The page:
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Papandreou says draft EU conclusions Cyprus ''fully satisfactory"
2002-12-13 09:23:44

Copenhagen, Dec 13 (CNA) -- Greek Foreign Minister George Papandreou described as "fully satisfactory" the reference to Cyprus in the draft conclusions of the European Council in Copenhagen.

He clarified however that because of the developments with Poland on the financial aspect of the enlargement, the leaders of the 15 EU member states have not yet discussed the conclusions on Cyprus.

In the draft conclusion two different references to Cyprus have been included under the headline "In case of an agreement (six paragraphs)" and "In case of no agreement (three paragraphs)".

Papandreou pointed out the provision in the case of no agreement, that the parties commit to continue to negotiate with an objective of concluding a comprehensive settlement of the Cyprus problem by 28 February 2003, on the basis of the UN Secretary-General's proposals, is a political commitment and not a legal one.|

Informing journalists on the discussions of the first working session of the "15", the Greek minister said if the negotiations were extended with Poland, it would be natural that the extension given by 4.30 pm local time to inform the Danish presidency about the results of efforts to achieve a Cyprus settlement will also be extended.

Answering questions, Papandreou said the decision of the 15 EU leaders to start accession negotiations with Turkey after December 2004 on the condition that it fulfills the Copenhagen political criteria "is not a bad decision, but it has been wrongly interpreted by the Turkish side".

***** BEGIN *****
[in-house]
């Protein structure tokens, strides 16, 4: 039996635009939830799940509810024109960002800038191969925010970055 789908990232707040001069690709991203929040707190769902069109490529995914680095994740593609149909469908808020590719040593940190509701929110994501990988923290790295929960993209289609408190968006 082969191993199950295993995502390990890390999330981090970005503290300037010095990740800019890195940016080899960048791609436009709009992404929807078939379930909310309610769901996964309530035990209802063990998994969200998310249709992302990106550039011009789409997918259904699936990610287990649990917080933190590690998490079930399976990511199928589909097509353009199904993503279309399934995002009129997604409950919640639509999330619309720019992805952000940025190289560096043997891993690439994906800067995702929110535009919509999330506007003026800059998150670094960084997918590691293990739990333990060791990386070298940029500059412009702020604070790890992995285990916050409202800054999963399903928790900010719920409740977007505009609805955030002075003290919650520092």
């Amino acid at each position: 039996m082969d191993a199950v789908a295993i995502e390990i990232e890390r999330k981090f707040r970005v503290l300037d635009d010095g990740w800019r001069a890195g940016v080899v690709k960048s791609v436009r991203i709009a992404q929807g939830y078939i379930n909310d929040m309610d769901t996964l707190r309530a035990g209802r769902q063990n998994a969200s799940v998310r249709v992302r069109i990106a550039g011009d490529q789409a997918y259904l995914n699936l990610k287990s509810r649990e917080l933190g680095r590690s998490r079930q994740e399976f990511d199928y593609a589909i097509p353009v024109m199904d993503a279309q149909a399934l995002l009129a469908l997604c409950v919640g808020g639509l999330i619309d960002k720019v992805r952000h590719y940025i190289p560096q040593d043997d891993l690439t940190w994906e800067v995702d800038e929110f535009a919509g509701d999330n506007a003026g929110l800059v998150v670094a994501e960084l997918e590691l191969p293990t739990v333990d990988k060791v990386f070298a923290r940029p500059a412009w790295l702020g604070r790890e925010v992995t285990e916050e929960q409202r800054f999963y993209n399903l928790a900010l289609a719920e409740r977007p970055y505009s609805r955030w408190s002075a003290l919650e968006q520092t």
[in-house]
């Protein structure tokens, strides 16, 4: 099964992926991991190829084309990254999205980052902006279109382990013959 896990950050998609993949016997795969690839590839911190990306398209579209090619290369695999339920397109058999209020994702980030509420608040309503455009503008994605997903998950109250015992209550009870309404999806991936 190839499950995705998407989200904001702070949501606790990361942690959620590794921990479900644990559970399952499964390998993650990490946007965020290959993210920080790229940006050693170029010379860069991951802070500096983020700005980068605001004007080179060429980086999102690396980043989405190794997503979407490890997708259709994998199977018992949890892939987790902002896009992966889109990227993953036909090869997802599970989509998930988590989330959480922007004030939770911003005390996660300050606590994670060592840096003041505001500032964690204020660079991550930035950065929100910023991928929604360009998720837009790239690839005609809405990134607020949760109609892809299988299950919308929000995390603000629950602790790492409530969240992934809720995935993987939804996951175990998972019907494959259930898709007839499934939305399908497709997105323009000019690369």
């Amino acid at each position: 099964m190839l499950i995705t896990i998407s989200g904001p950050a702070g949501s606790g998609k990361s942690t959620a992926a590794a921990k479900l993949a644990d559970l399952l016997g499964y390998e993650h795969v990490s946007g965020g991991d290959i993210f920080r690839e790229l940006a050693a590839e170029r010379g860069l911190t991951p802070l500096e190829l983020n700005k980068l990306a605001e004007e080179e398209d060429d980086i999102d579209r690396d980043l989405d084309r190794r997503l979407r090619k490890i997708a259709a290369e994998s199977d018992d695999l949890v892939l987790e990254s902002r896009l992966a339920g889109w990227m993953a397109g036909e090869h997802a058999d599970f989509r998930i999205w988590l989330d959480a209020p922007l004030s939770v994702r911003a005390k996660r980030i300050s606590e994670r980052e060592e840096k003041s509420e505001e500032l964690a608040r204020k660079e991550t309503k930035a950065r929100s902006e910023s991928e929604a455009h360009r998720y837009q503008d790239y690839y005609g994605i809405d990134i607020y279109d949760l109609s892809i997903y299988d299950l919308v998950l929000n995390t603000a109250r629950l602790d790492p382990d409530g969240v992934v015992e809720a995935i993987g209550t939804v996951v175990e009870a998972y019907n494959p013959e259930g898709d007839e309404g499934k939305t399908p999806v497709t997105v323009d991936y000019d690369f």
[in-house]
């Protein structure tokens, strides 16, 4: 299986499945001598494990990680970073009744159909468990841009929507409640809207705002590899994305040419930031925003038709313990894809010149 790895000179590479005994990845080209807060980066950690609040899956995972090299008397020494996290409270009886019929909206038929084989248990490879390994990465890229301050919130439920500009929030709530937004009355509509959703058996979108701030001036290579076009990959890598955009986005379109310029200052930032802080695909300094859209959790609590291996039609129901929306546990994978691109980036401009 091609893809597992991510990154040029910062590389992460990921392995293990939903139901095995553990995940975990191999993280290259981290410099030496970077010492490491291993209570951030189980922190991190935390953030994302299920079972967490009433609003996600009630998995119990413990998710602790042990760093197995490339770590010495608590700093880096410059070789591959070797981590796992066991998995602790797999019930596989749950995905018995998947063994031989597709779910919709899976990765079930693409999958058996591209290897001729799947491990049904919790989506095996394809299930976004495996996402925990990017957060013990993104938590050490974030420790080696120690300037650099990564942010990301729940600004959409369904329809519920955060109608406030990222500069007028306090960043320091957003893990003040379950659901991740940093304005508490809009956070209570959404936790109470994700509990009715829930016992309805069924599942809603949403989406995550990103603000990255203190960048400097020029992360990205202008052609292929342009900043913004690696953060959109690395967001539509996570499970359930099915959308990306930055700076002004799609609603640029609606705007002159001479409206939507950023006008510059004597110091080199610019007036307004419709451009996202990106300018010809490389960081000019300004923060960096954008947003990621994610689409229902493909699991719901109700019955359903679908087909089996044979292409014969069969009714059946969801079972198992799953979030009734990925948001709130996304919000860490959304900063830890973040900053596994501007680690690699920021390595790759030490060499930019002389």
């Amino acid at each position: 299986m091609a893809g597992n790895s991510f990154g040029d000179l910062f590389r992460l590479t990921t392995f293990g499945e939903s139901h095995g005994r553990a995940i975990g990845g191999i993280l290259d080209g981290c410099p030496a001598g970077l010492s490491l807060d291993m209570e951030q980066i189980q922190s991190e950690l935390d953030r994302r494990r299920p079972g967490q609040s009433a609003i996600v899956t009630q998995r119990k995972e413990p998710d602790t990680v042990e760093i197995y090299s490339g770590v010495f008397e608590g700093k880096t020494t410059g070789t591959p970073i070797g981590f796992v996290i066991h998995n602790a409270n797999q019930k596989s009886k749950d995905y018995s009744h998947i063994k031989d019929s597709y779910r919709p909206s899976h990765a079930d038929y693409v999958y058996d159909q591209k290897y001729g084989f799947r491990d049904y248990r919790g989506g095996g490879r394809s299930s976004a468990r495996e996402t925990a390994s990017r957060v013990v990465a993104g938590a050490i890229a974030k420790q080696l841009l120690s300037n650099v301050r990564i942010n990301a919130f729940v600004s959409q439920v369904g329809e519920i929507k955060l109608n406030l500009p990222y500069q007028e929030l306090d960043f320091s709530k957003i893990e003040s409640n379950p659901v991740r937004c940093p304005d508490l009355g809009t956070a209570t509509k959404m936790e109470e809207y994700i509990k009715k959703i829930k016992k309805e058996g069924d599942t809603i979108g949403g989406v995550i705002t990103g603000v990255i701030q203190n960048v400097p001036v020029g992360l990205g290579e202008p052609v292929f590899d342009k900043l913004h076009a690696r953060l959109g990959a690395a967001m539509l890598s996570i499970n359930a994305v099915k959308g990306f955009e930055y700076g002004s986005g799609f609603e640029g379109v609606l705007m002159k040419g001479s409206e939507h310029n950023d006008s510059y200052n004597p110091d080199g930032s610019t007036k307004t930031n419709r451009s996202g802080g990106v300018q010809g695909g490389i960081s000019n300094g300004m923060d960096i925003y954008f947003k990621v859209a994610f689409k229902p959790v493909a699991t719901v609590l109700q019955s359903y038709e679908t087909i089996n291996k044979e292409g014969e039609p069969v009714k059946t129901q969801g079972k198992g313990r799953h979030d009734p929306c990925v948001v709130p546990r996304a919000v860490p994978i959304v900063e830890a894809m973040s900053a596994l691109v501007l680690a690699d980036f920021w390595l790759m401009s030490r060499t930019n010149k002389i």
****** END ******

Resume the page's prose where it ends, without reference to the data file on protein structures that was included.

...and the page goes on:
He said the climate at the European Council is not in favour of changing the decision on Turkey. "I do not know if, with a solution to the Cyprus problem, the climate would change and improved", he remarked.

Regarding Cyprus developments, Papandreou said the UN continues to seek the signing of the "Foundation Agreement" put forward by the UN Secretary- General "and not a new document".

"We have responded positively to the UN to carry out proximity talks but we do not know if the other side has the same response", adding that "it is important negotiations take place with the person who is authorised by the Turkish side", Papandreou concluded.

UN Secretary-General Kofi Annan has put forward a revised peace plan aimed at reaching a comprehensive settlement to the protracted Cyprus problem.

Cyprus has been divided since 1974, when Turkish troops invaded and occupied 37 per cent of its territory.


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